Jackie Ching headshot.

Major: Philosophy, Politics & Economics (PPE) with a concentration in economics
Minor: Chinese
Profession: Legislative Correspondent, Washington, D.C.
Hometown: Honolulu, Hawaii

What are you doing now? 

I am a legislative correspondent for U.S. Senator Brian Schatz '94 (D-HI) where I oversee a mostly economic-related policy portfolio that covers tax, trade, banking, consumer affairs and the federal budget. I also work on immigration, agriculture, education and elections/campaign finance issues. A large part of my work entails drafting responses and replying to constituents who contact the Senator about issues in my portfolio (e.g. bills, current events, policy positions, etc.). Another bulk of my work involves supporting my policy advisors (the policy advisors who share one or more policy issues with me) by writing memos for them or for the senator and doing research. 

How did you get there?  

My experience with the Schatz team began with a summer internship (between my junior and senior year) at the Senator's Honolulu district office (every Member of Congress has a D.C. office and at least one office in their home state).  After graduating in 2014, I started as a staff assistant in the same office.  In 2015, I was re-assigned to the more policy-oriented D.C. office and became a legislative correspondent.

How did Pomona prepare you?

I think Pomona prepared me for my work in the Senate through a combination of interesting classes that were taught by excellent professors and opportunities outside the classroom that encouraged me to continue advocating for a greater cause.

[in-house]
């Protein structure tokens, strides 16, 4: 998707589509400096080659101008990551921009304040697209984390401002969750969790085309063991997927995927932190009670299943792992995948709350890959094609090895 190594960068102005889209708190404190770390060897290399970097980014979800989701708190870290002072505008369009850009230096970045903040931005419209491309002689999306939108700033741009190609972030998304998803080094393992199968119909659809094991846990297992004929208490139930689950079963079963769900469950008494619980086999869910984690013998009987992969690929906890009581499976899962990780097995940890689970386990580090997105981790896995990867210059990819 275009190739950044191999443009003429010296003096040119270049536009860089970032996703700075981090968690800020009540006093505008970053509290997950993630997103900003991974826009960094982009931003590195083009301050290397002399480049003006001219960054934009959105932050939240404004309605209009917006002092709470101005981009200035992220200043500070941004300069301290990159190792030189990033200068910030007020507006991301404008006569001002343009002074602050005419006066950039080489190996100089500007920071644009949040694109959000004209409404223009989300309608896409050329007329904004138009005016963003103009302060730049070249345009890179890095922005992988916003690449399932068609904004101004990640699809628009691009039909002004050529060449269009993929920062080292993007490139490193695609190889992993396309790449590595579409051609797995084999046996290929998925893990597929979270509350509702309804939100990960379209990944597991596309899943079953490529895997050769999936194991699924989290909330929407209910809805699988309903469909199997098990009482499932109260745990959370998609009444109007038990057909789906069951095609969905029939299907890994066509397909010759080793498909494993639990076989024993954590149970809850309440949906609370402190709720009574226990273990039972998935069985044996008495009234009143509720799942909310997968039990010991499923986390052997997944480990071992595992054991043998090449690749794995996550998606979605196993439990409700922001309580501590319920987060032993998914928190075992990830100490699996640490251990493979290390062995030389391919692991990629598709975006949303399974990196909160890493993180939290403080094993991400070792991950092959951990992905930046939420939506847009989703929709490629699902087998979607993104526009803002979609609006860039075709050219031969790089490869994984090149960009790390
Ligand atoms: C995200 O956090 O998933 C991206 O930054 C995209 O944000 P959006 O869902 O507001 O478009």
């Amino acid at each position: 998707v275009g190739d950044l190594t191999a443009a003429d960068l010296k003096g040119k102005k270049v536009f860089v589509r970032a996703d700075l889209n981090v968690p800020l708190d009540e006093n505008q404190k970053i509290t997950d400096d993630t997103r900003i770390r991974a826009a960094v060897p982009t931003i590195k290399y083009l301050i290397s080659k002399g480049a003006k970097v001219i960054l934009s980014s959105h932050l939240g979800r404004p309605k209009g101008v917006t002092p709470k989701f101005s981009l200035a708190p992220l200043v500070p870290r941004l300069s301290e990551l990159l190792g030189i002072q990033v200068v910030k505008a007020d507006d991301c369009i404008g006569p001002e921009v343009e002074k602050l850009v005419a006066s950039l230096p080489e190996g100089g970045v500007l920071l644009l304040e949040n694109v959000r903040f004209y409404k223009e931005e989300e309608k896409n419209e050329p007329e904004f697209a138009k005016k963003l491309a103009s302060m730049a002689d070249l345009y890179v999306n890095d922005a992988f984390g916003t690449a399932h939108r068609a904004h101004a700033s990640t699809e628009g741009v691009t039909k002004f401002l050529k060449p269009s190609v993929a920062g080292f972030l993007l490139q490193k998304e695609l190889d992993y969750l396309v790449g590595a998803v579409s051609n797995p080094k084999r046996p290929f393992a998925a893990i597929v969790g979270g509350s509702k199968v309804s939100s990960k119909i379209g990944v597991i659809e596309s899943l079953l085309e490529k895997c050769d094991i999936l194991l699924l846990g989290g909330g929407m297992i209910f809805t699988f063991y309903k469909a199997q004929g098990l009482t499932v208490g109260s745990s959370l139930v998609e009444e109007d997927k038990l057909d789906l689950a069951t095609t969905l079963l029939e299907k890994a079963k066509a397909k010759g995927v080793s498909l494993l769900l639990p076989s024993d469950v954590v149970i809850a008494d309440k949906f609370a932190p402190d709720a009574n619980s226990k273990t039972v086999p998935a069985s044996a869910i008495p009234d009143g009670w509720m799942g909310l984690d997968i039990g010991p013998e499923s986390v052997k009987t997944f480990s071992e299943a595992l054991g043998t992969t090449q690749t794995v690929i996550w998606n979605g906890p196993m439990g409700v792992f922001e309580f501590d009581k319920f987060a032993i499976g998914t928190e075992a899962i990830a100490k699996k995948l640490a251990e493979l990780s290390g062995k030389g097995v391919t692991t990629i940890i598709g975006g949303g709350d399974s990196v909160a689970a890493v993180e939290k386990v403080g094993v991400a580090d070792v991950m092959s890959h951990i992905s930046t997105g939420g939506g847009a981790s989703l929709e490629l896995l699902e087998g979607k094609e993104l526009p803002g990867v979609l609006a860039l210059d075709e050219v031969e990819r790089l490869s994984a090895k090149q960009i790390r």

When I think about the classes that were particularly relevant to my work, I immediately think about the economics courses I took with the incredible Professor Eleanor Brown (who was my academic and thesis advisor) and the American Constitutionalism class I took with the eloquent Professor Amanda Hollis-Brusky. The classes were challenging, and in the end, they reinforced my interests in economic/banking policy as well as set me on track to recognize the significance of law, respectively.  

Most importantly, my work with the Draper Center [for Community Partnerships] as a volunteer and student coordinator also encouraged me to be cognizant of the socioeconomic challenges that exist in our communities. Having the Draper Center as an integral part of my Pomona experience instilled a strong interest in helping to address these and similar issues after graduating from Pomona. 

Where do you see yourself in five years?

In five years, I can see myself having earned a J.D. and starting a career in public interest, perhaps working in local or federal government.

Any advice for prospective or current students?

Pay attention to what you choose to do with the remaining time outside of your coursework. From my experience, the clubs you join, the events you participate in, and the organizations you serve are very telling of the type of work you would find to be empowering and meaningful.  Pay attention to them early on, and do not hesitate to try something new. You've got nothing to lose and you won't find a more supportive place to embark on these explorations than at Pomona.